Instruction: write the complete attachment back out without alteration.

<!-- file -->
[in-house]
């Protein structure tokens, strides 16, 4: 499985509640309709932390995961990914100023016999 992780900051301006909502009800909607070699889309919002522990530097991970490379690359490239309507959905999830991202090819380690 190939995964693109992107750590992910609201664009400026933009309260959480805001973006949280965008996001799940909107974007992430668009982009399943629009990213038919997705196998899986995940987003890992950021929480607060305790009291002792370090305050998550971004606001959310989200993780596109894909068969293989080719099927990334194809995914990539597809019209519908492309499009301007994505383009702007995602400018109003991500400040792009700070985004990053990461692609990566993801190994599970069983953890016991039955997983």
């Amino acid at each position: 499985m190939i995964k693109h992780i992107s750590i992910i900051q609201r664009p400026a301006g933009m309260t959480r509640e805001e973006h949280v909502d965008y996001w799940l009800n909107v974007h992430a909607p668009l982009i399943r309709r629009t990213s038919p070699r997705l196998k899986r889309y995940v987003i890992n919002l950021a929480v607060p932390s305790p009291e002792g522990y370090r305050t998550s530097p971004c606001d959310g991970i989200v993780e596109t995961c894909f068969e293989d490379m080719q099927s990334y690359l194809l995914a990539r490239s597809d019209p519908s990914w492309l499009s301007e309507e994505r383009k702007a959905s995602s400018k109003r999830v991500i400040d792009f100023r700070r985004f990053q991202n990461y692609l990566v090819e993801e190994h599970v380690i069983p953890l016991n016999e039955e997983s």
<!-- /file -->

[in-house]
């Protein structure tokens, strides 16, 4: 499985509640309709932390995961990914100023016999 992780900051301006909502009800909607070699889309919002522990530097991970490379690359490239309507959905999830991202090819380690 190939995964693109992107750590992910609201664009400026933009309260959480805001973006949280965008996001799940909107974007992430668009982009399943629009990213038919997705196998899986995940987003890992950021929480607060305790009291002792370090305050998550971004606001959310989200993780596109894909068969293989080719099927990334194809995914990539597809019209519908492309499009301007994505383009702007995602400018109003991500400040792009700070985004990053990461692609990566993801190994599970069983953890016991039955997983």
């Amino acid at each position: 499985m190939i995964k693109h992780i992107s750590i992910i900051q609201r664009p400026a301006g933009m309260t959480r509640e805001e973006h949280v909502d965008y996001w799940l009800n909107v974007h992430a909607p668009l982009i399943r309709r629009t990213s038919p070699r997705l196998k899986r889309y995940v987003i890992n919002l950021a929480v607060p932390s305790p009291e002792g522990y370090r305050t998550s530097p971004c606001d959310g991970i989200v993780e596109t995961c894909f068969e293989d490379m080719q099927s990334y690359l194809l995914a990539r490239s597809d019209p519908s990914w492309l499009s301007e309507e994505r383009k702007a959905s995602s400018k109003r999830v991500i400040d792009f100023r700070r985004f990053q991202n990461y692609l990566v090819e993801e190994h599970v380690i069983p953890l016991n016999e039955e997983s």